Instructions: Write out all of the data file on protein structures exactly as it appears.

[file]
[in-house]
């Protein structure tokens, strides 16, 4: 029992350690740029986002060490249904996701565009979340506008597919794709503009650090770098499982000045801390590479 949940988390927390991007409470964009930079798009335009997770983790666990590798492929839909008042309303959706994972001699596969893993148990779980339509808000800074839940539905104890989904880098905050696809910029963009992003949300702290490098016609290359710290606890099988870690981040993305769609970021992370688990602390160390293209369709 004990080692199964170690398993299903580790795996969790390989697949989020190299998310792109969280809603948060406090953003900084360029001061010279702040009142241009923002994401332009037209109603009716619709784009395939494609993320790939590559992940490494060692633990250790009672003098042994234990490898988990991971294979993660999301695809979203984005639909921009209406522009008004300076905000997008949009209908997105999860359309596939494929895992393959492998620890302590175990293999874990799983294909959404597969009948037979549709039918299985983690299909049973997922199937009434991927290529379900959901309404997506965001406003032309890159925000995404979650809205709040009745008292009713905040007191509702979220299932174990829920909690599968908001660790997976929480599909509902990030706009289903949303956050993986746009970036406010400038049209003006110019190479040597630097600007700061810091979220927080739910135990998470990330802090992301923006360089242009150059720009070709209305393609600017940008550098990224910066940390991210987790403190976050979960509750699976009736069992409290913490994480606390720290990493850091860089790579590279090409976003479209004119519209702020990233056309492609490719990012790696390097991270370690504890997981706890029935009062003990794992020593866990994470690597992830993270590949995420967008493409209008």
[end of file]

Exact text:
[in-house]
């Protein structure tokens, strides 16, 4: 029992350690740029986002060490249904996701565009979340506008597919794709503009650090770098499982000045801390590479 949940988390927390991007409470964009930079798009335009997770983790666990590798492929839909008042309303959706994972001699596969893993148990779980339509808000800074839940539905104890989904880098905050696809910029963009992003949300702290490098016609290359710290606890099988870690981040993305769609970021992370688990602390160390293209369709 004990080692199964170690398993299903580790795996969790390989697949989020190299998310792109969280809603948060406090953003900084360029001061010279702040009142241009923002994401332009037209109603009716619709784009395939494609993320790939590559992940490494060692633990250790009672003098042994234990490898988990991971294979993660999301695809979203984005639909921009209406522009008004300076905000997008949009209908997105999860359309596939494929895992393959492998620890302590175990293999874990799983294909959404597969009948037979549709039918299985983690299909049973997922199937009434991927290529379900959901309404997506965001406003032309890159925000995404979650809205709040009745008292009713905040007191509702979220299932174990829920909690599968908001660790997976929480599909509902990030706009289903949303956050993986746009970036406010400038049209003006110019190479040597630097600007700061810091979220927080739910135990998470990330802090992301923006360089242009150059720009070709209305393609600017940008550098990224910066940390991210987790403190976050979960509750699976009736069992409290913490994480606390720290990493850091860089790579590279090409976003479209004119519209702020990233056309492609490719990012790696390097991270370690504890997981706890029935009062003990794992020593866990994470690597992830993270590949995420967008493409209008």